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Another Study Warns Teens About High RIsk of Hearing Loss With MP3 Players

According to new Tel Aviv University (TAU) research, one in four teens may be in danger of early hearing loss as a direct result of MP3 player listening habits. The research was published in the International Journal of Audiology and demonstrated clearly that teens have harmful music-listening habits when it comes to iPods and other MP3 devices.

The research was led by Chava Muchnik, a professor at TAU’s Department of Communication Disorders, and involved two stages. The first stage included 289 participants ages 13 to 17 who were asked to answer questions about their habits on personal listening devices (PLDs), including their preferred listening levels and the duration of their listening.

In the second stage, measurements of these listening levels were performed on 74 teens in both quiet and noisy environments. The measured volume levels were used to calculate the potential risk to hearing according to damage risk criteria laid out by industrial health and safety regulations.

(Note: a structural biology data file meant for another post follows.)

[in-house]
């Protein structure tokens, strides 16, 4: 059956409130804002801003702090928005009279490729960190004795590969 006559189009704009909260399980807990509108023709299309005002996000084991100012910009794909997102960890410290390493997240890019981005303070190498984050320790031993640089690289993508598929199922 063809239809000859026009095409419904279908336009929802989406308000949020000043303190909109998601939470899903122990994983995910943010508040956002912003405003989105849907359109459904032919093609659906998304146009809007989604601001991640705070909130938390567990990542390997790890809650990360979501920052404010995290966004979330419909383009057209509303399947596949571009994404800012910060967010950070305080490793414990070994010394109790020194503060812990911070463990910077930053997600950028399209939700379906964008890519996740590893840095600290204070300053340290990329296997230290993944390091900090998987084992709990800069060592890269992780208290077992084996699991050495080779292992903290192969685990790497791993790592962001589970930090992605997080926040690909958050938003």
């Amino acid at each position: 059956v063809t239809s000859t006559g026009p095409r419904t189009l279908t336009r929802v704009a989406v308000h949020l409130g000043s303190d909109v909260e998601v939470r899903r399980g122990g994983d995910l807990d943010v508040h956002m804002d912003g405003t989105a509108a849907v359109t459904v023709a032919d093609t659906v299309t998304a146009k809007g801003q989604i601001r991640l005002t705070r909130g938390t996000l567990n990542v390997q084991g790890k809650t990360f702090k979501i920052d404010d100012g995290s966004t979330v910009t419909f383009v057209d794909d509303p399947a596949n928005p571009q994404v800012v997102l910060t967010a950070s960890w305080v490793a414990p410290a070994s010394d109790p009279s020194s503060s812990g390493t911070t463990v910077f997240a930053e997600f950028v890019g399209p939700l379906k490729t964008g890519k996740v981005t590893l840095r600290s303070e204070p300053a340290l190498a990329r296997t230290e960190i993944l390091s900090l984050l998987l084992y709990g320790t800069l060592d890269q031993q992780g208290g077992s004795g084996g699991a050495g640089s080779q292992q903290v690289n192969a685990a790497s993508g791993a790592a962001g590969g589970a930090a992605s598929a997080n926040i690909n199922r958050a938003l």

The study’s findings are worrisome, says Muchnik. He found that 80% of the study’s teen participants use their PLDs regularly, with 21% listening from 1 to 4 hours daily and 8% listening more than 4 hours consecutively. Taken together with the acoustic measurement results, the data indicate that 25% of the participants are at severe risk for hearing loss.

“In 10 or 20 years, it will be too late to realize that an entire generation of young people is suffering from hearing problems much earlier than expected from natural aging,” says Muchnik. He added that those who are misusing MP3 players today might find that their hearing begins to deteriorate as early as their 30s and 40s, which is much earlier than past generations.

Muchnik recommends that manufacturers adopt European standards that limit the output of PLDs to 100 dB. Currently, maximum decibel levels can differ from model to model, but some can go up to 129 dB, she said.

HR has published several articles on this subject including an article by Brian Fligor, ScD, in the May 2010 HR available at:

UPS Pays $95,000 to Settle Discrimination Suit Filed by Deaf Worker

UPS Supply Chain Solutions (UPS SCS), a division of package delivery company United Parcel Service, will pay $95,000 to settle a disability discrimination lawsuit filed by the United States Equal Employment Opportunity Commission (EEOC). The EEOC had charged that UPS SCS unlawfully denied a reasonable accommodation to a deaf employee who required ASL.

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